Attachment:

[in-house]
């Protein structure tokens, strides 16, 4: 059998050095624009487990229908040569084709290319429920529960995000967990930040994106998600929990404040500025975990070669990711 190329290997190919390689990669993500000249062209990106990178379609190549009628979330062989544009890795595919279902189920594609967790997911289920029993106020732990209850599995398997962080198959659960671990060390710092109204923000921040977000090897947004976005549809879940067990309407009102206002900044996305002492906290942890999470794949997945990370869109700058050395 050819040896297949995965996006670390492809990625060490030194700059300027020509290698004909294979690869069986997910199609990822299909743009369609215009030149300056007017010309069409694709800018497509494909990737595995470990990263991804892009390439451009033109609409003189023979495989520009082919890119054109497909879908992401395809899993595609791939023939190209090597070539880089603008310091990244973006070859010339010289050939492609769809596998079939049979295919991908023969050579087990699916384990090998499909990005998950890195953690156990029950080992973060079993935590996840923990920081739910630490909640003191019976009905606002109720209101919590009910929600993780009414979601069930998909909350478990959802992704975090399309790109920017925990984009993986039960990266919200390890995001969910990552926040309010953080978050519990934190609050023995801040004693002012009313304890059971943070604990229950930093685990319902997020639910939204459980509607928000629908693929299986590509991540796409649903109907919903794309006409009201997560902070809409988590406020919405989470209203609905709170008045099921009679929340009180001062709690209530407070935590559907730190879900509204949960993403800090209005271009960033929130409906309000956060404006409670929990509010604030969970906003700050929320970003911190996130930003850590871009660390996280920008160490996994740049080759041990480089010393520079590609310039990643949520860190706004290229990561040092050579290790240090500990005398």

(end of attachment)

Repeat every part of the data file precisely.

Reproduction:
[in-house]
């Protein structure tokens, strides 16, 4: 059998050095624009487990229908040569084709290319429920529960995000967990930040994106998600929990404040500025975990070669990711 190329290997190919390689990669993500000249062209990106990178379609190549009628979330062989544009890795595919279902189920594609967790997911289920029993106020732990209850599995398997962080198959659960671990060390710092109204923000921040977000090897947004976005549809879940067990309407009102206002900044996305002492906290942890999470794949997945990370869109700058050395 050819040896297949995965996006670390492809990625060490030194700059300027020509290698004909294979690869069986997910199609990822299909743009369609215009030149300056007017010309069409694709800018497509494909990737595995470990990263991804892009390439451009033109609409003189023979495989520009082919890119054109497909879908992401395809899993595609791939023939190209090597070539880089603008310091990244973006070859010339010289050939492609769809596998079939049979295919991908023969050579087990699916384990090998499909990005998950890195953690156990029950080992973060079993935590996840923990920081739910630490909640003191019976009905606002109720209101919590009910929600993780009414979601069930998909909350478990959802992704975090399309790109920017925990984009993986039960990266919200390890995001969910990552926040309010953080978050519990934190609050023995801040004693002012009313304890059971943070604990229950930093685990319902997020639910939204459980509607928000629908693929299986590509991540796409649903109907919903794309006409009201997560902070809409988590406020919405989470209203609905709170008045099921009679929340009180001062709690209530407070935590559907730190879900509204949960993403800090209005271009960033929130409906309000956060404006409670929990509010604030969970906003700050929320970003911190996130930003850590871009660390996280920008160490996994740049080759041990480089010393520079590609310039990643949520860190706004290229990561040092050579290790240090500990005398």